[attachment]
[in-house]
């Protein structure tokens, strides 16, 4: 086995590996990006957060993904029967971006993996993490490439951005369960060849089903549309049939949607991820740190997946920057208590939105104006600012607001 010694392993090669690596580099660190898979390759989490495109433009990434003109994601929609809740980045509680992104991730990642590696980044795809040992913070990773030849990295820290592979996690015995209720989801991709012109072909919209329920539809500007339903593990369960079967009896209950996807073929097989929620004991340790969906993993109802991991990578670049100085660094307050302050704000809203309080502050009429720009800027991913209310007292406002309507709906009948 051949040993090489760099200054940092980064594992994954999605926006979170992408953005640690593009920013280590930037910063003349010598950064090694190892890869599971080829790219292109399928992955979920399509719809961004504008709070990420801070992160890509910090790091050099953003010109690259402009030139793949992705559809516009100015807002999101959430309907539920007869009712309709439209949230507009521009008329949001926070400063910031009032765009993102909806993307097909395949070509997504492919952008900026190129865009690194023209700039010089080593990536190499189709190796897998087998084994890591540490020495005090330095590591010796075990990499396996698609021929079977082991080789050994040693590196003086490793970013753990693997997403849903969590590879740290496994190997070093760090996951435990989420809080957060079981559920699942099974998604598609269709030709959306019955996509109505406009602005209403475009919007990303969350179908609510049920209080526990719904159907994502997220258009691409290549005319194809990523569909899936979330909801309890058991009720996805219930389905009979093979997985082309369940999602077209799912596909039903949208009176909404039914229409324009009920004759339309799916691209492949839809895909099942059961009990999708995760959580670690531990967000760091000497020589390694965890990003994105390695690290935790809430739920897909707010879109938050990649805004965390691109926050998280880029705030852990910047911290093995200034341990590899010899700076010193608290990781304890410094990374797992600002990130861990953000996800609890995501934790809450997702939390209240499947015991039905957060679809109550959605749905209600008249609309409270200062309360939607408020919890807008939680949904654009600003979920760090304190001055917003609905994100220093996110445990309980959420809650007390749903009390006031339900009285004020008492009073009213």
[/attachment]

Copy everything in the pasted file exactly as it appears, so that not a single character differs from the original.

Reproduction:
[in-house]
């Protein structure tokens, strides 16, 4: 086995590996990006957060993904029967971006993996993490490439951005369960060849089903549309049939949607991820740190997946920057208590939105104006600012607001 010694392993090669690596580099660190898979390759989490495109433009990434003109994601929609809740980045509680992104991730990642590696980044795809040992913070990773030849990295820290592979996690015995209720989801991709012109072909919209329920539809500007339903593990369960079967009896209950996807073929097989929620004991340790969906993993109802991991990578670049100085660094307050302050704000809203309080502050009429720009800027991913209310007292406002309507709906009948 051949040993090489760099200054940092980064594992994954999605926006979170992408953005640690593009920013280590930037910063003349010598950064090694190892890869599971080829790219292109399928992955979920399509719809961004504008709070990420801070992160890509910090790091050099953003010109690259402009030139793949992705559809516009100015807002999101959430309907539920007869009712309709439209949230507009521009008329949001926070400063910031009032765009993102909806993307097909395949070509997504492919952008900026190129865009690194023209700039010089080593990536190499189709190796897998087998084994890591540490020495005090330095590591010796075990990499396996698609021929079977082991080789050994040693590196003086490793970013753990693997997403849903969590590879740290496994190997070093760090996951435990989420809080957060079981559920699942099974998604598609269709030709959306019955996509109505406009602005209403475009919007990303969350179908609510049920209080526990719904159907994502997220258009691409290549005319194809990523569909899936979330909801309890058991009720996805219930389905009979093979997985082309369940999602077209799912596909039903949208009176909404039914229409324009009920004759339309799916691209492949839809895909099942059961009990999708995760959580670690531990967000760091000497020589390694965890990003994105390695690290935790809430739920897909707010879109938050990649805004965390691109926050998280880029705030852990910047911290093995200034341990590899010899700076010193608290990781304890410094990374797992600002990130861990953000996800609890995501934790809450997702939390209240499947015991039905957060679809109550959605749905209600008249609309409270200062309360939607408020919890807008939680949904654009600003979920760090304190001055917003609905994100220093996110445990309980959420809650007390749903009390006031339900009285004020008492009073009213």